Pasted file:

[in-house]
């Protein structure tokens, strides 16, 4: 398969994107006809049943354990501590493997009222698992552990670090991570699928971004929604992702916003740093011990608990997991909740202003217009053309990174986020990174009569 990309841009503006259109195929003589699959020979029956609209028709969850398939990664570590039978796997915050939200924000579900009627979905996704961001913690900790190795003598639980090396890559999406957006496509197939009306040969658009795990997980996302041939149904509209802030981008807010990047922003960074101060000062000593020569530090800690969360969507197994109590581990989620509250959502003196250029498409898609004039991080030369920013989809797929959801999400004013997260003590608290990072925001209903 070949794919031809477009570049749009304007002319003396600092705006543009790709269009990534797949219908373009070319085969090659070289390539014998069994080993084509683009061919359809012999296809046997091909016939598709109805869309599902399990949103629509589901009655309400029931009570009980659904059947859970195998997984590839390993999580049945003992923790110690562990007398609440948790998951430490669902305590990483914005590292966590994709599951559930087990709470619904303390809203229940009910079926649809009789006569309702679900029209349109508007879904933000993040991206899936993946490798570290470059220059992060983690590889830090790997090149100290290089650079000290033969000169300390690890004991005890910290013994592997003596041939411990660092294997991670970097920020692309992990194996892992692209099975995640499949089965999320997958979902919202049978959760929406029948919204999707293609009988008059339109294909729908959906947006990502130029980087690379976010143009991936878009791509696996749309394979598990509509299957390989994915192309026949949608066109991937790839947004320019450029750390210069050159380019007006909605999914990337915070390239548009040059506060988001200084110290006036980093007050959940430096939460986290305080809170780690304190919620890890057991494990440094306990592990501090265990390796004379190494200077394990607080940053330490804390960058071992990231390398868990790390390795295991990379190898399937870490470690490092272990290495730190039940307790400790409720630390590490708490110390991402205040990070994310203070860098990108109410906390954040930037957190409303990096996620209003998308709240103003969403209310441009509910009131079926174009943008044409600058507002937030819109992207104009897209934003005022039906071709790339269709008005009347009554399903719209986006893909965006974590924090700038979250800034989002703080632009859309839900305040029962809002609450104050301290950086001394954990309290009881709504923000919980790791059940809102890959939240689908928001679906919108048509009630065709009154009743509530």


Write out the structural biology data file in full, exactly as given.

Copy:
[in-house]
């Protein structure tokens, strides 16, 4: 398969994107006809049943354990501590493997009222698992552990670090991570699928971004929604992702916003740093011990608990997991909740202003217009053309990174986020990174009569 990309841009503006259109195929003589699959020979029956609209028709969850398939990664570590039978796997915050939200924000579900009627979905996704961001913690900790190795003598639980090396890559999406957006496509197939009306040969658009795990997980996302041939149904509209802030981008807010990047922003960074101060000062000593020569530090800690969360969507197994109590581990989620509250959502003196250029498409898609004039991080030369920013989809797929959801999400004013997260003590608290990072925001209903 070949794919031809477009570049749009304007002319003396600092705006543009790709269009990534797949219908373009070319085969090659070289390539014998069994080993084509683009061919359809012999296809046997091909016939598709109805869309599902399990949103629509589901009655309400029931009570009980659904059947859970195998997984590839390993999580049945003992923790110690562990007398609440948790998951430490669902305590990483914005590292966590994709599951559930087990709470619904303390809203229940009910079926649809009789006569309702679900029209349109508007879904933000993040991206899936993946490798570290470059220059992060983690590889830090790997090149100290290089650079000290033969000169300390690890004991005890910290013994592997003596041939411990660092294997991670970097920020692309992990194996892992692209099975995640499949089965999320997958979902919202049978959760929406029948919204999707293609009988008059339109294909729908959906947006990502130029980087690379976010143009991936878009791509696996749309394979598990509509299957390989994915192309026949949608066109991937790839947004320019450029750390210069050159380019007006909605999914990337915070390239548009040059506060988001200084110290006036980093007050959940430096939460986290305080809170780690304190919620890890057991494990440094306990592990501090265990390796004379190494200077394990607080940053330490804390960058071992990231390398868990790390390795295991990379190898399937870490470690490092272990290495730190039940307790400790409720630390590490708490110390991402205040990070994310203070860098990108109410906390954040930037957190409303990096996620209003998308709240103003969403209310441009509910009131079926174009943008044409600058507002937030819109992207104009897209934003005022039906071709790339269709008005009347009554399903719209986006893909965006974590924090700038979250800034989002703080632009859309839900305040029962809002609450104050301290950086001394954990309290009881709504923000919980790791059940809102890959939240689908928001679906919108048509009630065709009154009743509530």